Cut back on the chickens, council tells Norwich allotment holders

It looks like a case of cock a doodle don't for allotment holders around Norwich - with council bosses ready to take action against people who keep too many chickens on the city's plots.

Norwich City Council officers are concerned that at some of the city's 1,561 allotments, people are not using the plots for their intended main use - to grow fruit and vegetables for them and their families.

Some allotment holders have built cages on their plots which they use for large-scale chicken keeping or to keep pigeons.

The rules currently state that people must not keep animals, other than hens and rabbits, on their allotments, but until now council officers have only intervened when they have become a nuisance to neighbours.

However, the drawing up of clearer rules, which make plain cockerels are not allowed and that permission is needed to keep bees, will see council officers speaking to people who break the regulations.

Initially people who do not abide by the rules will get a time scale in which to get rid of the 'livestock' they should not be keeping, but ultimately the council can take away tenancies if they do not comply.

The new allotment rules - amounting to 26 pages - will be put to the city council's cabinet to agree next Wednesday (January 19) and would come into effect from March.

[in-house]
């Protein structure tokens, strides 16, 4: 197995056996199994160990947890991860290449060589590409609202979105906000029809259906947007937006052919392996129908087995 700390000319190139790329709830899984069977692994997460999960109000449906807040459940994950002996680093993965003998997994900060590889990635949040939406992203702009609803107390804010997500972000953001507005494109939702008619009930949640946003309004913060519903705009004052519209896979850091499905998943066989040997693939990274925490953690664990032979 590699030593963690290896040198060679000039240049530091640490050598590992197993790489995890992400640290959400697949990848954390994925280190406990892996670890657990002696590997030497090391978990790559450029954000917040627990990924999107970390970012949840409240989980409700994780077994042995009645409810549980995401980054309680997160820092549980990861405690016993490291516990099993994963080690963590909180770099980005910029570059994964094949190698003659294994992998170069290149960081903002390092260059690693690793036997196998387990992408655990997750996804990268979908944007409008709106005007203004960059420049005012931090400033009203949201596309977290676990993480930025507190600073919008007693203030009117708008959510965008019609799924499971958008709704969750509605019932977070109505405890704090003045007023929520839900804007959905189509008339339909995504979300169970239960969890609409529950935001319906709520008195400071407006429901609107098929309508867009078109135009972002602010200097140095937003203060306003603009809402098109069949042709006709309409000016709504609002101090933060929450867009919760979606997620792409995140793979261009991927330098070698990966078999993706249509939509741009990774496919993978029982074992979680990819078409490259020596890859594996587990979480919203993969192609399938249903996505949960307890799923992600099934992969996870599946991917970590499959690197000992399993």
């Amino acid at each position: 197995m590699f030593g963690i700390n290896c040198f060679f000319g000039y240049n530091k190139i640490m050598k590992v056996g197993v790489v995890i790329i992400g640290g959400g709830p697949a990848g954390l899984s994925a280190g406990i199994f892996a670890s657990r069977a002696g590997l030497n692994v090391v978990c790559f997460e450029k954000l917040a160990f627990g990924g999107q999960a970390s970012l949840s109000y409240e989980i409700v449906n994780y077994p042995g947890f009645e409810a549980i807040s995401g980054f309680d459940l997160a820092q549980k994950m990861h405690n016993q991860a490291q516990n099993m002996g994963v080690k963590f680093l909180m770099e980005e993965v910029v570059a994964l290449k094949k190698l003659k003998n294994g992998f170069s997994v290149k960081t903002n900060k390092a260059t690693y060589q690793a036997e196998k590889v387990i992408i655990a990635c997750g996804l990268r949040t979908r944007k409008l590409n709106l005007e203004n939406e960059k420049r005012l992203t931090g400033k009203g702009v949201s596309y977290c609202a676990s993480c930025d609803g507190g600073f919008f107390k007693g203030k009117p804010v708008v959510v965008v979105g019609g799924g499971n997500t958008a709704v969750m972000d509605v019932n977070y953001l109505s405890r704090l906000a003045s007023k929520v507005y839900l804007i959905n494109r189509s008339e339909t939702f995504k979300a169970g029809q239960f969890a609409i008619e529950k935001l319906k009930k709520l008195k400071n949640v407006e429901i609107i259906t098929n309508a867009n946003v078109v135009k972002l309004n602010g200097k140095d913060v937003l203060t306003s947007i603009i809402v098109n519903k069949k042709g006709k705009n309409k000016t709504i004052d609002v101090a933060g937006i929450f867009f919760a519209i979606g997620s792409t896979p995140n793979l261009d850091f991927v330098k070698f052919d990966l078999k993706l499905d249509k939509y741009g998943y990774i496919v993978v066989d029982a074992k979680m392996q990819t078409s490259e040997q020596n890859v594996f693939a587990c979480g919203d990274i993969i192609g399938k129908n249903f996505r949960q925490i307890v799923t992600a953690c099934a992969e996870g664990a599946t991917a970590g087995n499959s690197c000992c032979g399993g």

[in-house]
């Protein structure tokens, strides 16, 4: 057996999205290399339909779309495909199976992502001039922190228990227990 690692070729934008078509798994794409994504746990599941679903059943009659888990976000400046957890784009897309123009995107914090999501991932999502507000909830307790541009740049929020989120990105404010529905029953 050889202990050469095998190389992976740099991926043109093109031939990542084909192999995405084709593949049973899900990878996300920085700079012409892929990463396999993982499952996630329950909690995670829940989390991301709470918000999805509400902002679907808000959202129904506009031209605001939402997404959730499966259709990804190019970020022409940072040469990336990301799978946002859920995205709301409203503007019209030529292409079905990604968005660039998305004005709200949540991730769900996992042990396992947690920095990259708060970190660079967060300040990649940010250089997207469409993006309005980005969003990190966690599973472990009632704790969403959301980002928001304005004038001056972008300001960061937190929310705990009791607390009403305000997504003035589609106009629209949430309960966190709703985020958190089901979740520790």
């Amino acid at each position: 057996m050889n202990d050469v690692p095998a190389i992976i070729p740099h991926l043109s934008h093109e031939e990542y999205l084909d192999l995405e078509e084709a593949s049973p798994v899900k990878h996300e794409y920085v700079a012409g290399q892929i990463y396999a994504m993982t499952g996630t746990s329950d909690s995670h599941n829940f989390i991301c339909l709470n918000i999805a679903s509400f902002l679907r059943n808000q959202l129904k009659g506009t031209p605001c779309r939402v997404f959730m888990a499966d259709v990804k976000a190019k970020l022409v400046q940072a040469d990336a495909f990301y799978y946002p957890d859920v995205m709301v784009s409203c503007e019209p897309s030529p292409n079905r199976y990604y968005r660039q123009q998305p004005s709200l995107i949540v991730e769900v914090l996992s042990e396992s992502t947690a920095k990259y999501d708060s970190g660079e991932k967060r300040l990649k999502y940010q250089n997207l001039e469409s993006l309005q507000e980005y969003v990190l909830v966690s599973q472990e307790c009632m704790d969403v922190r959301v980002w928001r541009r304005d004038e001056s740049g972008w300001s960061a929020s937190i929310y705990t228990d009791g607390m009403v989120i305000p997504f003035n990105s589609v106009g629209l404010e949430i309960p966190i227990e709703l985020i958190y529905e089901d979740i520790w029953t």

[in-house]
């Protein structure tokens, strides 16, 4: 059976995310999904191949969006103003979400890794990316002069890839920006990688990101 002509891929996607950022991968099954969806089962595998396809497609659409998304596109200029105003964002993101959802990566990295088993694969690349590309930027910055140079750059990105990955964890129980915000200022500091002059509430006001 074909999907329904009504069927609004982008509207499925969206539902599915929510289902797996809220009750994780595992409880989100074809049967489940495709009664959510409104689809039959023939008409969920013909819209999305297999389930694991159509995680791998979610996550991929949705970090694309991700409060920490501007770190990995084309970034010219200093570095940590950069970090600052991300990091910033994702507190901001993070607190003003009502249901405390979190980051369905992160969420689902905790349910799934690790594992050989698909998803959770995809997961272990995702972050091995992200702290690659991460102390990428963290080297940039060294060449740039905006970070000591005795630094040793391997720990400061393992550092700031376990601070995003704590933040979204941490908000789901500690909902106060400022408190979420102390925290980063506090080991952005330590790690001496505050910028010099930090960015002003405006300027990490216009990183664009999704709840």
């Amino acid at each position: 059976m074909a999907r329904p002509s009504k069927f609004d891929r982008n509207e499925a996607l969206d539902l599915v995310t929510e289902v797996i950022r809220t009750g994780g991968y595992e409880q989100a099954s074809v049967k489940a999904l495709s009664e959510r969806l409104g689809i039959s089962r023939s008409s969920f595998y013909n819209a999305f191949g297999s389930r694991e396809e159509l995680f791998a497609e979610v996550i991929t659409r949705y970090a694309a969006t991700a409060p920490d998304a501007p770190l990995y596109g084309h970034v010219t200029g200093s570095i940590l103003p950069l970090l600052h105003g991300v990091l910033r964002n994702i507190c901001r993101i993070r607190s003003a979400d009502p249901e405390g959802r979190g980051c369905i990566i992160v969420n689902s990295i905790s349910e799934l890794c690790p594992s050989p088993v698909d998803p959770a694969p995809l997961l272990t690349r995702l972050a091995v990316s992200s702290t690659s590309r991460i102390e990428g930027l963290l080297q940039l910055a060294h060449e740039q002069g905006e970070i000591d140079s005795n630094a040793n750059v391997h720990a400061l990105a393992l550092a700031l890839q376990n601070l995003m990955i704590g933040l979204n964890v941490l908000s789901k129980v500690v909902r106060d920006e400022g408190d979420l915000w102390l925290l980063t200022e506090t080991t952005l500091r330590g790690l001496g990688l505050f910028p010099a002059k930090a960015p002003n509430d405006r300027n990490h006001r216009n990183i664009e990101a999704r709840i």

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The new rules were drawn up after talking, in 2009, to representatives from allotment associations and last September a draft version was sent to plot holders for consultation.

Of the 1,277 tenants invited to give their views, 56 responded, while 429 people visited the city council's website to look at the consultation page.

In the report, officers state: 'The introduction of the new rules will affect tenants who have been in breach of the existing arrangement for many years, but notices to remedy have never been issued, for instance, keeping pigeons or whole plots being caged and large scale chicken keeping taking place.

'Officers have visited sites and recorded 'historic' breaches of the rules that have not been addressed previously. Officers will work with tenants to rectify those breaches, within agreed timescales.'

A spokeswoman for Norwich City Council said the new rules were because of extra demand for allotments and the need to be fairer.

She said: 'The aim of the new rules is to help people understand their rights and responsibilities and make it easier for the council to take action where plots are being misused and neglected at the expense of other, existing or prospective, tenants.

'The council balances its approach to enforcement with the potential impact the breach of the rules may have. 'Where previously a breach of rules may not have caused an issue, changing expectations and demands requires the council to ensure everyone is treated fairly.'

• Are you an allotment holder with a view on the changes? Tell your story to reporter Dan Grimmer by calling 01603 772375 or email